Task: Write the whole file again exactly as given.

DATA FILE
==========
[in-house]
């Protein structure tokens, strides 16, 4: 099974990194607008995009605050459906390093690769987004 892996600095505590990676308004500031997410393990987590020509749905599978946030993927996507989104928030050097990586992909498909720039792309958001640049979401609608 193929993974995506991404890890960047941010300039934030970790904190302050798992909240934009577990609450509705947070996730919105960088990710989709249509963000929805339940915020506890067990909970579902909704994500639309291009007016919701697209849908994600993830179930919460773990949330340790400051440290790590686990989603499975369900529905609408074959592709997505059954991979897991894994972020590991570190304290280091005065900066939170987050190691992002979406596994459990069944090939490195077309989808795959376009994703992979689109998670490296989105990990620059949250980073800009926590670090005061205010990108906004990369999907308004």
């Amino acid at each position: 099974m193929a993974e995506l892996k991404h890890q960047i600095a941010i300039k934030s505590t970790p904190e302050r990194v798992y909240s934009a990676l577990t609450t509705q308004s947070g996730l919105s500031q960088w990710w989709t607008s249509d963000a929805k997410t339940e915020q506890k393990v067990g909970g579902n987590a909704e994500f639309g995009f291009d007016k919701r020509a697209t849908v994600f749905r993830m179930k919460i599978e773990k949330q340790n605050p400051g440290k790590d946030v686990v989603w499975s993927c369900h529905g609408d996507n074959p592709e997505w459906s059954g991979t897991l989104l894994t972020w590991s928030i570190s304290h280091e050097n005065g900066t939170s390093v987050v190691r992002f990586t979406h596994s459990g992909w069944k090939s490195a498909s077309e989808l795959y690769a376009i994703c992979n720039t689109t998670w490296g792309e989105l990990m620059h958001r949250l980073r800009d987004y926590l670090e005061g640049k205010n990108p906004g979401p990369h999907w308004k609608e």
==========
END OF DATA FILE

[in-house]
């Protein structure tokens, strides 16, 4: 099974990194607008995009605050459906390093690769987004 892996600095505590990676308004500031997410393990987590020509749905599978946030993927996507989104928030050097990586992909498909720039792309958001640049979401609608 193929993974995506991404890890960047941010300039934030970790904190302050798992909240934009577990609450509705947070996730919105960088990710989709249509963000929805339940915020506890067990909970579902909704994500639309291009007016919701697209849908994600993830179930919460773990949330340790400051440290790590686990989603499975369900529905609408074959592709997505059954991979897991894994972020590991570190304290280091005065900066939170987050190691992002979406596994459990069944090939490195077309989808795959376009994703992979689109998670490296989105990990620059949250980073800009926590670090005061205010990108906004990369999907308004």
């Amino acid at each position: 099974m193929a993974e995506l892996k991404h890890q960047i600095a941010i300039k934030s505590t970790p904190e302050r990194v798992y909240s934009a990676l577990t609450t509705q308004s947070g996730l919105s500031q960088w990710w989709t607008s249509d963000a929805k997410t339940e915020q506890k393990v067990g909970g579902n987590a909704e994500f639309g995009f291009d007016k919701r020509a697209t849908v994600f749905r993830m179930k919460i599978e773990k949330q340790n605050p400051g440290k790590d946030v686990v989603w499975s993927c369900h529905g609408d996507n074959p592709e997505w459906s059954g991979t897991l989104l894994t972020w590991s928030i570190s304290h280091e050097n005065g900066t939170s390093v987050v190691r992002f990586t979406h596994s459990g992909w069944k090939s490195a498909s077309e989808l795959y690769a376009i994703c992979n720039t689109t998670w490296g792309e989105l990990m620059h958001r949250l980073r800009d987004y926590l670090e005061g640049k205010n990108p906004g979401p990369h999907w308004k609608e």